Primer paint is on and now we wait, and wait, and wait some more (around two and three hours).  Porch & Floor Paint copyDuring this time I would probably be running around like a crazy person trying to feed my baby, change poopy diapers, and squeeze in everything else I had to do that day.  Anyways, getting back to our project here. Let’s talk paint! All paints are not created equal. Unfortunately, you cannot use just any ol’ paint.  I used an exterior porch and floor paint and had it tinted to the hue that I selected. If you talk to a paint specialist at your local home improvement store I’m sure they will advise you to use the same. Seeing that porch and floor paint is specifically formulated for this type of application. The hue I selected was a gray with a brown undertone to marry together the cool tones of the house trim and warm tones of the brick. So, when selecting a hue remember to keep in mind that all the hues on your exterior need to correlate. Okay, got your paint? Great! Go ahead and trim out the perimeter like you did once before with a clean brush. Then, you guessed it, roll on the first coat of color with a fresh roller pad. Once dry, (again allow two to three hrs in between each coat) rinse and repeat! (Just kidding about the rinsing part.)

Now your floor should have evolved somewhat like this:

Before Floor edit 2Primed floor copyPorch floor final color coat copy

Normally, this would be the end of the process. However, being a designer I had to take it one step further. I just can’t help myself! Haha! So, I came up with the concept that would give the floor a warm and inviting appeal. I wanted it to look like the floor was actually a rug. After some much debating I decided to go with a moroccan theme and created a custom medallion stencil. I drew my stencil out on heavy duty paper and cut out the design with an exacto knife. I measured to find the center of the floor and taped my stencil down with painters tape.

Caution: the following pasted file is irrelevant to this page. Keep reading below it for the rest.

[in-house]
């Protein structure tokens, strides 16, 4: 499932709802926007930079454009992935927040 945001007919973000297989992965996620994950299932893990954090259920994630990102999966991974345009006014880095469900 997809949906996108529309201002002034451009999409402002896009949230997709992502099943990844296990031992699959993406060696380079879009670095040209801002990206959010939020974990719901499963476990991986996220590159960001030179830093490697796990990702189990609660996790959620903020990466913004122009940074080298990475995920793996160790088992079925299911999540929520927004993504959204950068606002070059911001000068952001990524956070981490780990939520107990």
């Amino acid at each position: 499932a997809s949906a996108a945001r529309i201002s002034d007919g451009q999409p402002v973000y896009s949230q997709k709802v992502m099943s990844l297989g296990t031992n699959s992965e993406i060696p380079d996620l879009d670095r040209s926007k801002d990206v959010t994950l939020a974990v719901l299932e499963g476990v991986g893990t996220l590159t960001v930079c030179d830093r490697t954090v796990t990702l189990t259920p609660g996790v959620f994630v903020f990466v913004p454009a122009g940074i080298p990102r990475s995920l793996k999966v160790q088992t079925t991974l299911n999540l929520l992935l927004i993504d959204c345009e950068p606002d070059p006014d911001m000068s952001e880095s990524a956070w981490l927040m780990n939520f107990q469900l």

Stencil tape down copy

(If you don’t want to fool with creating your own stencil you can always purchase a stencil with the design of your choosing.) After I taped it down I used a small one inch brush (you can also use a foam stencil brush) to paint with.  Here is a tip to save a few green backs. Instead of buying more paint, simply mix a little of your leftover paint hue with some of the exterior primer paint you already have, to create a lighter tone of your hue. Pour it into your leftover paint tray, dip the tip of your brush in, and dab the brush on the upper part of the tray. This will knock off excess paint. You don’t want to load up your brush because too much will bleed under your stencil. Then in a dabbing, up and down motion, apply the paint to the open areas of the stencil. Note: You always want to work from the inside out. Once you have painted the entire stencil go ahead and remove it. I then used my stencil again for the corners of my floor by cutting it into four quadrants and placing one piece into all four corners. (Don’t forget to tape those down as well.)

Stencil inside out copyCorner stencil copy

(Always remove stencils slowly and with care.)

Remove stencil copy

As I peeled off my last stencil I breathed a sigh of relief knowing I was finally finished. My design had come together and I could take comfort in knowing that unsightly porch I started with was a thing of the past. I can’t wait to invite the family over to enjoy it. Good luck to you on your own project! Check out the before and after photos below!!!

Before

Before

After

After

 Mama’s little helper!

KP 3 copy